Essay On The New Negro Movement

847 Words4 Pages
In a time when the United States was hurling into a decade full of change with regards to society, with flappers and the New Negro Movement, many American citizens change the idea of themselves. Women turned their modest, Victorian image of themselves into a modern Flapper. African American citizens began to challenge the second class position given to them by fellow white Americans. With the New Negro Movement and the First Great Migration came the Jazz age, the explosion of a new musical and cultural phenomenon, from which the Harlem Renaissance sprouted from. However, the explosion of change brought about by women and African Americans was met with resistance led by the resurged Ku Klux Klan, which specifically targeted African Americans.…show more content…
With the Harlem Renaissance and the First Great Migration, the concept of the New Negro emerged, rejecting the submissive and accepting lives of “old negroes” and pushing for more assertive African Americans that would not accept racism, segregation, and second-class treatment. African American women participated in both the New Women Movement and the New Negro Movement, simultaneously fighting women traditional expectations and abandoning the old expectations of the African American populations given to them by their white counterparts (Zeitz. 2016, 1-2). Some members of the New Negro movement so strongly followed the ideas put forth that members, such as Marcus Garvey, who believed in Black Nationalism. Marcus Garvey wanted to develop both the United States and Africa in this regard of black nationalism. Along with the ideas developed from the Harlem Renaissance and the First Great Migration, the Jazz Age also represented social change for African Americans with the explosion of a new musical and cultural phenomenon. The Jazz music was often associated with other new ideas that came to light within the 1920s such as illegal bars or speakeasies, flappers and the more open and liberal culture of urban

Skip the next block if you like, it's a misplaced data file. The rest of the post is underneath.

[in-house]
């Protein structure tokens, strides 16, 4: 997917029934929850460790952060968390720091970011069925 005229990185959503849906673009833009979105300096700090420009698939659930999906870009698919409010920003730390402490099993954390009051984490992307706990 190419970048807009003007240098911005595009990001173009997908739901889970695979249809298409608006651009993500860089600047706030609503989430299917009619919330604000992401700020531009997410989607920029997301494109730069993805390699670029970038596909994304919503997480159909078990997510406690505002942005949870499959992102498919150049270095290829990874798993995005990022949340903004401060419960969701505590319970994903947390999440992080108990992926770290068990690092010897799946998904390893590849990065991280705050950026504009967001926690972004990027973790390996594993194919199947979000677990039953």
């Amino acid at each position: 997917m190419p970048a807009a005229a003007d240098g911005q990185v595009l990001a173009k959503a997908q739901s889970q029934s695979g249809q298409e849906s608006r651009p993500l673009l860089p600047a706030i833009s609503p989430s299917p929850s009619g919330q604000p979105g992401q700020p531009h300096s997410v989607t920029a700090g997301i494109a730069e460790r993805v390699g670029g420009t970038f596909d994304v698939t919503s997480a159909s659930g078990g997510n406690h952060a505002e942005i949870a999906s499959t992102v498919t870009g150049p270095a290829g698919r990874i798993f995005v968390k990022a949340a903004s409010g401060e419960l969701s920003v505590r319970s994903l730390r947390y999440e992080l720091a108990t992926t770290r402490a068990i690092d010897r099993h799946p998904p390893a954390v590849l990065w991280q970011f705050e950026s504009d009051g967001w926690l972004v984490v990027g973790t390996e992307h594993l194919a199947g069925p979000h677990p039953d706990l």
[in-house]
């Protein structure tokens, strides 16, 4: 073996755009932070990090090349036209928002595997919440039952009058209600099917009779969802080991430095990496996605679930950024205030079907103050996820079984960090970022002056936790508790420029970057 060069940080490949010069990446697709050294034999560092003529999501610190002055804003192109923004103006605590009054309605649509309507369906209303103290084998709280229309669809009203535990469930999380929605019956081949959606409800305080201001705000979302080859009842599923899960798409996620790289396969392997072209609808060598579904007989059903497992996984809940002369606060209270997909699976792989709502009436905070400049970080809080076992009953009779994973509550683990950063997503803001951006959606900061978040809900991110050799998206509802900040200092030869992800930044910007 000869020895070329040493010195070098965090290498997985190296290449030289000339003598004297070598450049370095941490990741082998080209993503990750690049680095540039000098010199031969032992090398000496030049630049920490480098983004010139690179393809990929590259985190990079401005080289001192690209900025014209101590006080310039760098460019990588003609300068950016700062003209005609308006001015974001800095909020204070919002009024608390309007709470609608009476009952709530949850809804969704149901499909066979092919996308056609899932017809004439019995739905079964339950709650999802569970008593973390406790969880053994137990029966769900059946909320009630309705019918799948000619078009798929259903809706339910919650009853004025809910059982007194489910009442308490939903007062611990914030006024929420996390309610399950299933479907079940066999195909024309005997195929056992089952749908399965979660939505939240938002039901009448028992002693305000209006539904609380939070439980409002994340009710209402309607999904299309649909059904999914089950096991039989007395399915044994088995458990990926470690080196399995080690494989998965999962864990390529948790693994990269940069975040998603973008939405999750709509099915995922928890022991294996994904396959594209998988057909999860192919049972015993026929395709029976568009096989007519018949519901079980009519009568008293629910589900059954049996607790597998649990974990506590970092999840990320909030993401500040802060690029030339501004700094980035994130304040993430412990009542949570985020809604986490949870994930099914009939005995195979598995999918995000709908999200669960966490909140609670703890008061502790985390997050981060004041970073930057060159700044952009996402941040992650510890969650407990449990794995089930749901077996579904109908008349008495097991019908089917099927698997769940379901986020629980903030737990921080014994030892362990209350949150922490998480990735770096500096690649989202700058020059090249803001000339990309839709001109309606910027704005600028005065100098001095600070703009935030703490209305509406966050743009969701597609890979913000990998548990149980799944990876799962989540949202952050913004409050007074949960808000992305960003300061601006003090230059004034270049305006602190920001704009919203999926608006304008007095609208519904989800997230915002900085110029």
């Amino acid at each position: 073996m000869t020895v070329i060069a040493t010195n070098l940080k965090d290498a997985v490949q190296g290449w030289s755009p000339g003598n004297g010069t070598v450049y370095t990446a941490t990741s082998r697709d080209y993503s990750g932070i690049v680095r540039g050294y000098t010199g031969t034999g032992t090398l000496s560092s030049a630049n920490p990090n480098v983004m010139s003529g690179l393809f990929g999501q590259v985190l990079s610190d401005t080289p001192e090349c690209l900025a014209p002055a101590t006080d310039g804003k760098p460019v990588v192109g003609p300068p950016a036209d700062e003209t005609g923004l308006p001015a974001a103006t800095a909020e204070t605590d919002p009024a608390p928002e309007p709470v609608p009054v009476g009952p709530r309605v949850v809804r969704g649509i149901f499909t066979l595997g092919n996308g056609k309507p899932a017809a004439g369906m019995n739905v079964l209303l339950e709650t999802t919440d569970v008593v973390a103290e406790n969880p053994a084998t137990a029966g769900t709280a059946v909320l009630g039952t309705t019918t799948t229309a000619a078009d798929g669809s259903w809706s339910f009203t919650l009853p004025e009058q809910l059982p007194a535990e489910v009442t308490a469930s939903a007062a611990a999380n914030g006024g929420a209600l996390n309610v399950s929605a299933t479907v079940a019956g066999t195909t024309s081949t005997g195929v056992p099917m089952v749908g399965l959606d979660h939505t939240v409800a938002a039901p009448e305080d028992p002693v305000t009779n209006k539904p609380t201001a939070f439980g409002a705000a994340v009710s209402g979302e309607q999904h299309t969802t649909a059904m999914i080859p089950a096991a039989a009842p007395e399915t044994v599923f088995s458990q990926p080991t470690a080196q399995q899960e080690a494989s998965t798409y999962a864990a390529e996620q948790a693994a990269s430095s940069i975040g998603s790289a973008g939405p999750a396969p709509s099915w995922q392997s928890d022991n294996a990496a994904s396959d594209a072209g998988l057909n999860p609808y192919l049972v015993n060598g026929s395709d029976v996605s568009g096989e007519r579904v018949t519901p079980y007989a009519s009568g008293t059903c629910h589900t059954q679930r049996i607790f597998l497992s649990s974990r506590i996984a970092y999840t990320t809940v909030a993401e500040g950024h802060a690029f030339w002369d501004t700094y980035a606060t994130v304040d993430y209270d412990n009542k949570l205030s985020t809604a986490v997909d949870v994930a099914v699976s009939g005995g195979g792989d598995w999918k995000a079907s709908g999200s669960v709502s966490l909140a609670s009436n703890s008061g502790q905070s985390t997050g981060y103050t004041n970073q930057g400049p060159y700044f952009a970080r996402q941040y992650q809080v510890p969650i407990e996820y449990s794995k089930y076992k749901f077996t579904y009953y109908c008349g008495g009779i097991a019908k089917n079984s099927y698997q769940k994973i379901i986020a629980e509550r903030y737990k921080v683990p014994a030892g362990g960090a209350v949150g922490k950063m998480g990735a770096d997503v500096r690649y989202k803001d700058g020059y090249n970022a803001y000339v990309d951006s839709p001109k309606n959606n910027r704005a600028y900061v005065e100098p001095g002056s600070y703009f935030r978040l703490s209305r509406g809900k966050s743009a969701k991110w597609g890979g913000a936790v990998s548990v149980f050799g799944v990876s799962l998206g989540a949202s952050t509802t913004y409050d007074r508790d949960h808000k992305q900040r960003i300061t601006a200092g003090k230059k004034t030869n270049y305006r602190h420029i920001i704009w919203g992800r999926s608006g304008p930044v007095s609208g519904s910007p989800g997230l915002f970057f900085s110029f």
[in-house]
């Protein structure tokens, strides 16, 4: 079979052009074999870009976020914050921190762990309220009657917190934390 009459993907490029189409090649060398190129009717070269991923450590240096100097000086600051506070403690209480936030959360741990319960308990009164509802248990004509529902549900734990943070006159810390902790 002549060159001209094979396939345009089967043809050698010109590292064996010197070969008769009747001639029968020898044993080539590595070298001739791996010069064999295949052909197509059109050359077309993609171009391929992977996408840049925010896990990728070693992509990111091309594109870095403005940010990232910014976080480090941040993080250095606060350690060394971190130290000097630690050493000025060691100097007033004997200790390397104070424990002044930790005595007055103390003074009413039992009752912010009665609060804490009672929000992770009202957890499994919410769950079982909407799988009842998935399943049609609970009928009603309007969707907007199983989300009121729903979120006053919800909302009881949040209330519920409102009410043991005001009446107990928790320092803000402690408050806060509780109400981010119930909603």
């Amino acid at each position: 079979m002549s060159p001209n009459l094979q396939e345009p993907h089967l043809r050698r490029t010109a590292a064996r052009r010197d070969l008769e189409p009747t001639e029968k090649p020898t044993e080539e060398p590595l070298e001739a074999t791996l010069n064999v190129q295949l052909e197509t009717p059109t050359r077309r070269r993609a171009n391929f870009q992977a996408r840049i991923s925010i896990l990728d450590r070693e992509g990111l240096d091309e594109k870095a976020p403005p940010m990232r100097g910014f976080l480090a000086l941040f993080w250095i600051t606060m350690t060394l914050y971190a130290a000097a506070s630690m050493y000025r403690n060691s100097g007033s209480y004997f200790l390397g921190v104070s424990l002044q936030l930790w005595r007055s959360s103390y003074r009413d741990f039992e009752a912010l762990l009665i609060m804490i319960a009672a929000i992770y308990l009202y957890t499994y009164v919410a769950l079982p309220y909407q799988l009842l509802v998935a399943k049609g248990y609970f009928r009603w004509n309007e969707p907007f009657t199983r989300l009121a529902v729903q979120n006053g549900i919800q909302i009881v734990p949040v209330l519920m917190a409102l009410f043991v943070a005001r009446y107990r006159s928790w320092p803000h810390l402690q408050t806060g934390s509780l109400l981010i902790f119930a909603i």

Open Document